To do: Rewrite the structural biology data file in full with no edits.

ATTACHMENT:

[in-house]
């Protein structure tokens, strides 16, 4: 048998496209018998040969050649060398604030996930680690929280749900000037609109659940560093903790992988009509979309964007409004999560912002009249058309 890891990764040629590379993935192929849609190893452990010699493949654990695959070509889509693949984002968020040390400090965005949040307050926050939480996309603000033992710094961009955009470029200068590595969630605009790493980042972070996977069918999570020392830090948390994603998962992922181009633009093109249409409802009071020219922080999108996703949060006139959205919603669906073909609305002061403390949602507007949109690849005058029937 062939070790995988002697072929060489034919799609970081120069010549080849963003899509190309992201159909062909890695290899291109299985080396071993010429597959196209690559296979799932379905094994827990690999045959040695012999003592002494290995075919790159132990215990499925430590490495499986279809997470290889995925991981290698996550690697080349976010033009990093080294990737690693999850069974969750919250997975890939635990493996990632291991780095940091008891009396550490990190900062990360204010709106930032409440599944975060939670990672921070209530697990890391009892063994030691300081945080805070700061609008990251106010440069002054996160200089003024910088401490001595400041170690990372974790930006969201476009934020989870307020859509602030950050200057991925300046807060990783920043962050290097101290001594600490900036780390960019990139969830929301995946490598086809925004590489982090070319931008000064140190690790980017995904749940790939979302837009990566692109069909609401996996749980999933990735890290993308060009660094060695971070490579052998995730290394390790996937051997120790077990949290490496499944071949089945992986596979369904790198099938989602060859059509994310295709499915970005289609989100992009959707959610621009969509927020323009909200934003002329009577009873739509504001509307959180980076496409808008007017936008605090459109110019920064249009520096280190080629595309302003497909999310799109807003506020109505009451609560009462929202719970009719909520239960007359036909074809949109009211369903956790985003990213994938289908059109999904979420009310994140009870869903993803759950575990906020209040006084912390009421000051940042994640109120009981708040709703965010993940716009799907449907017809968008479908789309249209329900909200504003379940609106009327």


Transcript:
[in-house]
């Protein structure tokens, strides 16, 4: 048998496209018998040969050649060398604030996930680690929280749900000037609109659940560093903790992988009509979309964007409004999560912002009249058309 890891990764040629590379993935192929849609190893452990010699493949654990695959070509889509693949984002968020040390400090965005949040307050926050939480996309603000033992710094961009955009470029200068590595969630605009790493980042972070996977069918999570020392830090948390994603998962992922181009633009093109249409409802009071020219922080999108996703949060006139959205919603669906073909609305002061403390949602507007949109690849005058029937 062939070790995988002697072929060489034919799609970081120069010549080849963003899509190309992201159909062909890695290899291109299985080396071993010429597959196209690559296979799932379905094994827990690999045959040695012999003592002494290995075919790159132990215990499925430590490495499986279809997470290889995925991981290698996550690697080349976010033009990093080294990737690693999850069974969750919250997975890939635990493996990632291991780095940091008891009396550490990190900062990360204010709106930032409440599944975060939670990672921070209530697990890391009892063994030691300081945080805070700061609008990251106010440069002054996160200089003024910088401490001595400041170690990372974790930006969201476009934020989870307020859509602030950050200057991925300046807060990783920043962050290097101290001594600490900036780390960019990139969830929301995946490598086809925004590489982090070319931008000064140190690790980017995904749940790939979302837009990566692109069909609401996996749980999933990735890290993308060009660094060695971070490579052998995730290394390790996937051997120790077990949290490496499944071949089945992986596979369904790198099938989602060859059509994310295709499915970005289609989100992009959707959610621009969509927020323009909200934003002329009577009873739509504001509307959180980076496409808008007017936008605090459109110019920064249009520096280190080629595309302003497909999310799109807003506020109505009451609560009462929202719970009719909520239960007359036909074809949109009211369903956790985003990213994938289908059109999904979420009310994140009870869903993803759950575990906020209040006084912390009421000051940042994640109120009981708040709703965010993940716009799907449907017809968008479908789309249209329900909200504003379940609106009327």